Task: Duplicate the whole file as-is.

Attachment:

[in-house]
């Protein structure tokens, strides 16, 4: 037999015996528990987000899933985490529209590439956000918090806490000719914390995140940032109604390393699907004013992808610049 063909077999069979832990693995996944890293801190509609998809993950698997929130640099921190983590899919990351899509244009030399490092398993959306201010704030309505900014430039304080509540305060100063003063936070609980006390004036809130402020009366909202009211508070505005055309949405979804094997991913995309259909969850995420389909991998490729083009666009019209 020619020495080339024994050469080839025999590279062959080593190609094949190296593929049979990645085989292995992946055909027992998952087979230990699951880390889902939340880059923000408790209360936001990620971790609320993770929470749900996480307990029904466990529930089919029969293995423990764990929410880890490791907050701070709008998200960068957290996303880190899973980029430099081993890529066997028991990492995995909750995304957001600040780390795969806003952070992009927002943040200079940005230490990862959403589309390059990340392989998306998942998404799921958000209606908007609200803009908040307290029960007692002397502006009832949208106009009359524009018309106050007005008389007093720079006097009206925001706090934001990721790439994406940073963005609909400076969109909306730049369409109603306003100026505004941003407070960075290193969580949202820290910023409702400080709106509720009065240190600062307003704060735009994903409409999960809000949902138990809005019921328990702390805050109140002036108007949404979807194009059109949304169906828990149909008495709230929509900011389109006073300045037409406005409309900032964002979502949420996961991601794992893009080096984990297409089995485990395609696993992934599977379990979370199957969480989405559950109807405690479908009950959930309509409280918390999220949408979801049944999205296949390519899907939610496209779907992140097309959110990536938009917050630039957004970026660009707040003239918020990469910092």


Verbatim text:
[in-house]
């Protein structure tokens, strides 16, 4: 037999015996528990987000899933985490529209590439956000918090806490000719914390995140940032109604390393699907004013992808610049 063909077999069979832990693995996944890293801190509609998809993950698997929130640099921190983590899919990351899509244009030399490092398993959306201010704030309505900014430039304080509540305060100063003063936070609980006390004036809130402020009366909202009211508070505005055309949405979804094997991913995309259909969850995420389909991998490729083009666009019209 020619020495080339024994050469080839025999590279062959080593190609094949190296593929049979990645085989292995992946055909027992998952087979230990699951880390889902939340880059923000408790209360936001990620971790609320993770929470749900996480307990029904466990529930089919029969293995423990764990929410880890490791907050701070709008998200960068957290996303880190899973980029430099081993890529066997028991990492995995909750995304957001600040780390795969806003952070992009927002943040200079940005230490990862959403589309390059990340392989998306998942998404799921958000209606908007609200803009908040307290029960007692002397502006009832949208106009009359524009018309106050007005008389007093720079006097009206925001706090934001990721790439994406940073963005609909400076969109909306730049369409109603306003100026505004941003407070960075290193969580949202820290910023409702400080709106509720009065240190600062307003704060735009994903409409999960809000949902138990809005019921328990702390805050109140002036108007949404979807194009059109949304169906828990149909008495709230929509900011389109006073300045037409406005409309900032964002979502949420996961991601794992893009080096984990297409089995485990395609696993992934599977379990979370199957969480989405559950109807405690479908009950959930309509409280918390999220949408979801049944999205296949390519899907939610496209779907992140097309959110990536938009917050630039957004970026660009707040003239918020990469910092």